By Heather Moore
Have you ever picked up a book and stopped reading because the character was too weak, wimpy, or just simply lame? How can we avoid this in our own writing? Please note: a flawed character is different from a wimpy character.
In Jack Bickham’s The 38 Most Common Fiction Writing Mistakes he points out that the most interesting characters are the ones who are risk-takers (21).
So what defines a wimp? The character who won’t fight, who retreats from conflict, who is indecisive, who sits around passively, who whines . . .
Of course in real life we are surrounded by exactly that. But as Bickham says, “Fiction isn’t reality . . . it’s better.”
Recently I had someone tell me that the boyfriend of my main character made her seem wimpy. Overall her character was good, but that boyfriend-aspect had to go. He was the controlling type and she was letting him control her. So I cut him. My character had to be strong enough to not let anyone have so much control over her.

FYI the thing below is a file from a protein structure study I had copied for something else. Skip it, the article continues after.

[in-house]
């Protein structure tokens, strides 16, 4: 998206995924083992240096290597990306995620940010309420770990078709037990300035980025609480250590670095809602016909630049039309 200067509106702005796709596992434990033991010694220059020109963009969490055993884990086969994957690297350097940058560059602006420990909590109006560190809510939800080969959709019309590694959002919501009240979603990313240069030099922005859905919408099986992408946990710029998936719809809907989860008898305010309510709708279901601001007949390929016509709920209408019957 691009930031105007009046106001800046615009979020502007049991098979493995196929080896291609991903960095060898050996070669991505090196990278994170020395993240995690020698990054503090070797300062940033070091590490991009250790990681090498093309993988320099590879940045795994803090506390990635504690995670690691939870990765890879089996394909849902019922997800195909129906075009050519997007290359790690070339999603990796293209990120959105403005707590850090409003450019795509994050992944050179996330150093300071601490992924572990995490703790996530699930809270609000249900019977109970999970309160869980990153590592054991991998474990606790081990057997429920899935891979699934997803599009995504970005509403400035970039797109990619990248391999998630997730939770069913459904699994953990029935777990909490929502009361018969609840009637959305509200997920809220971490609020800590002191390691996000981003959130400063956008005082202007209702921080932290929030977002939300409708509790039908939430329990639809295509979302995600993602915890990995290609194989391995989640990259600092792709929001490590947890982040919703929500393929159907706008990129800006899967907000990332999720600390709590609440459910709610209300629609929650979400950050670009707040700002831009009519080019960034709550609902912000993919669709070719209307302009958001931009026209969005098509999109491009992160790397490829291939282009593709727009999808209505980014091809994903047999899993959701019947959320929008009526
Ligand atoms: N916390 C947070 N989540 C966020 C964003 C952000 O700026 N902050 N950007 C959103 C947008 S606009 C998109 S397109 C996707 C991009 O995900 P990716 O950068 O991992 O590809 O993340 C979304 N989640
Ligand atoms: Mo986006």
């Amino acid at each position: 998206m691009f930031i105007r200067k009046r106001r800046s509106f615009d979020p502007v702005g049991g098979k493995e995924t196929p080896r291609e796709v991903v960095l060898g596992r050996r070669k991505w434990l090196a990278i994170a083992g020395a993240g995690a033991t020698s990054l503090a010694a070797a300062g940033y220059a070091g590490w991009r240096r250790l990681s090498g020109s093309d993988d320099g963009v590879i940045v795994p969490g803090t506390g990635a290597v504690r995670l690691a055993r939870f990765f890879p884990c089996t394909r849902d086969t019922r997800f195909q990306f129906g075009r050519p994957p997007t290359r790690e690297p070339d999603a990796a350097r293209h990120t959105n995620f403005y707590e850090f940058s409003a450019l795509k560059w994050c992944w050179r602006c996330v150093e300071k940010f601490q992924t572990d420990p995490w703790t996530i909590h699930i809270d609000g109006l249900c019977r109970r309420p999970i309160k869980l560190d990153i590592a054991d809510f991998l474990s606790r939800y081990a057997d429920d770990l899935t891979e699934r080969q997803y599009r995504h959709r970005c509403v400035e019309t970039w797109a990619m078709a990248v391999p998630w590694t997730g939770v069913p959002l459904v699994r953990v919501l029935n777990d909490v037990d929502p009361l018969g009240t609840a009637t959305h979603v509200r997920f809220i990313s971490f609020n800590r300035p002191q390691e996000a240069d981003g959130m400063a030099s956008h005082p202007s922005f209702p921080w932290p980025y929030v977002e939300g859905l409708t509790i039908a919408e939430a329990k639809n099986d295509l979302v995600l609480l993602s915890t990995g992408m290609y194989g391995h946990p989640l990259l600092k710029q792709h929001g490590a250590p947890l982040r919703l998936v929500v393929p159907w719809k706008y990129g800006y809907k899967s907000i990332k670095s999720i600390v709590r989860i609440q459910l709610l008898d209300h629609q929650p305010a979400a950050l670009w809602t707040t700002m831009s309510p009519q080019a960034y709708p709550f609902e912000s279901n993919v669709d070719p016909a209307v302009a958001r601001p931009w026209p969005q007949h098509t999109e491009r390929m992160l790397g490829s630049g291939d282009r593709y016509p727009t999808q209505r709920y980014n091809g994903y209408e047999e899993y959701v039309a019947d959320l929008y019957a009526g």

Wimpy characters slow the story. They are not action-oriented, and action is what you need to move the story. This doesn’t mean that every character has to be a character like The Rock, but he needs to be goal-motivated and active. Yes, he might be scared or intimidated, but he needs to act regardless.
The character must have a goal, large or small, and be determined to reach it. Bickham says that it’s vital that your story must have the following (23):
1. Something has changed
2. Your character is threatened
3. He vows to struggle
4. He selects a goal and starts taking action toward it.
Examine all of your characters and find where they are passive, where the story slows, where nothing happens. Your character needs to actively walk toward his goal.
As a reader, don’t you care more about a character who doesn’t sit around and wait for something to happen, a character who will not give up no matter what, or a character who will determine his own destiny by taking action?